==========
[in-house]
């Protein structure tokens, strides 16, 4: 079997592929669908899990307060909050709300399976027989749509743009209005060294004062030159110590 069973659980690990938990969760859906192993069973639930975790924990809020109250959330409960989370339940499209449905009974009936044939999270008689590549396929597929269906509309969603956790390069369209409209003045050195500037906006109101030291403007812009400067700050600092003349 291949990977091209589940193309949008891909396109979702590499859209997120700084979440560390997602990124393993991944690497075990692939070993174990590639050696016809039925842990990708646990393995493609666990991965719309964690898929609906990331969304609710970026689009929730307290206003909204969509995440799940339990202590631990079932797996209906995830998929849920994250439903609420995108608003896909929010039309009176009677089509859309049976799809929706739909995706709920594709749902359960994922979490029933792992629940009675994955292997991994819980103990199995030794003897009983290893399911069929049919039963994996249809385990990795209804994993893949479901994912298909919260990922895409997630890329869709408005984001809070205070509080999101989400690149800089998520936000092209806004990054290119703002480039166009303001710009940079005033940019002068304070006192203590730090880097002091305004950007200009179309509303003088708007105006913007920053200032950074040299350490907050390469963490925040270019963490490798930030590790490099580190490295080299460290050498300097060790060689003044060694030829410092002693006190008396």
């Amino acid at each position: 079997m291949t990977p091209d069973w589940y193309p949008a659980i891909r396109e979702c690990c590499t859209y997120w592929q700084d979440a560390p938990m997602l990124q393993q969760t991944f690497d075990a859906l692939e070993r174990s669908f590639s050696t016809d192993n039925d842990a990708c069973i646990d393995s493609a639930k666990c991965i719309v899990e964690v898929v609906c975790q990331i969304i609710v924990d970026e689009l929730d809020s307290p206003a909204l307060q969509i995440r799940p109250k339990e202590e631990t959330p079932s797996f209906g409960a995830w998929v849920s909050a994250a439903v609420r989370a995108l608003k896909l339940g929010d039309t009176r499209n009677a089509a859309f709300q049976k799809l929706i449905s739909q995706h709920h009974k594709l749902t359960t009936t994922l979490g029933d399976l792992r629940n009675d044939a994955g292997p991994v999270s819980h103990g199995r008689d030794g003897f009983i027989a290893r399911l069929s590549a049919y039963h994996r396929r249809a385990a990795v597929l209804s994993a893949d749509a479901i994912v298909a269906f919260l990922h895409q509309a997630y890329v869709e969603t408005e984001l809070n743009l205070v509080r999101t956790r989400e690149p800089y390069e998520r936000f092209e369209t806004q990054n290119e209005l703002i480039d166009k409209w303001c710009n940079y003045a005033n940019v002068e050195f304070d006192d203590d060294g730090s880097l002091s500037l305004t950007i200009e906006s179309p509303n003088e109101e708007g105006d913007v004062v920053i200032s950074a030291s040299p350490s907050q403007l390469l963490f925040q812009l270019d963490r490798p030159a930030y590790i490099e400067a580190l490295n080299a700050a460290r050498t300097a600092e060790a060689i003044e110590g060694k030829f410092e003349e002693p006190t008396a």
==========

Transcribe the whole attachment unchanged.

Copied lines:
[in-house]
């Protein structure tokens, strides 16, 4: 079997592929669908899990307060909050709300399976027989749509743009209005060294004062030159110590 069973659980690990938990969760859906192993069973639930975790924990809020109250959330409960989370339940499209449905009974009936044939999270008689590549396929597929269906509309969603956790390069369209409209003045050195500037906006109101030291403007812009400067700050600092003349 291949990977091209589940193309949008891909396109979702590499859209997120700084979440560390997602990124393993991944690497075990692939070993174990590639050696016809039925842990990708646990393995493609666990991965719309964690898929609906990331969304609710970026689009929730307290206003909204969509995440799940339990202590631990079932797996209906995830998929849920994250439903609420995108608003896909929010039309009176009677089509859309049976799809929706739909995706709920594709749902359960994922979490029933792992629940009675994955292997991994819980103990199995030794003897009983290893399911069929049919039963994996249809385990990795209804994993893949479901994912298909919260990922895409997630890329869709408005984001809070205070509080999101989400690149800089998520936000092209806004990054290119703002480039166009303001710009940079005033940019002068304070006192203590730090880097002091305004950007200009179309509303003088708007105006913007920053200032950074040299350490907050390469963490925040270019963490490798930030590790490099580190490295080299460290050498300097060790060689003044060694030829410092002693006190008396």
């Amino acid at each position: 079997m291949t990977p091209d069973w589940y193309p949008a659980i891909r396109e979702c690990c590499t859209y997120w592929q700084d979440a560390p938990m997602l990124q393993q969760t991944f690497d075990a859906l692939e070993r174990s669908f590639s050696t016809d192993n039925d842990a990708c069973i646990d393995s493609a639930k666990c991965i719309v899990e964690v898929v609906c975790q990331i969304i609710v924990d970026e689009l929730d809020s307290p206003a909204l307060q969509i995440r799940p109250k339990e202590e631990t959330p079932s797996f209906g409960a995830w998929v849920s909050a994250a439903v609420r989370a995108l608003k896909l339940g929010d039309t009176r499209n009677a089509a859309f709300q049976k799809l929706i449905s739909q995706h709920h009974k594709l749902t359960t009936t994922l979490g029933d399976l792992r629940n009675d044939a994955g292997p991994v999270s819980h103990g199995r008689d030794g003897f009983i027989a290893r399911l069929s590549a049919y039963h994996r396929r249809a385990a990795v597929l209804s994993a893949d749509a479901i994912v298909a269906f919260l990922h895409q509309a997630y890329v869709e969603t408005e984001l809070n743009l205070v509080r999101t956790r989400e690149p800089y390069e998520r936000f092209e369209t806004q990054n290119e209005l703002i480039d166009k409209w303001c710009n940079y003045a005033n940019v002068e050195f304070d006192d203590d060294g730090s880097l002091s500037l305004t950007i200009e906006s179309p509303n003088e109101e708007g105006d913007v004062v920053i200032s950074a030291s040299p350490s907050q403007l390469l963490f925040q812009l270019d963490r490798p030159a930030y590790i490099e400067a580190l490295n080299a700050a460290r050498t300097a600092e060790a060689i003044e110590g060694k030829f410092e003349e002693p006190t008396a």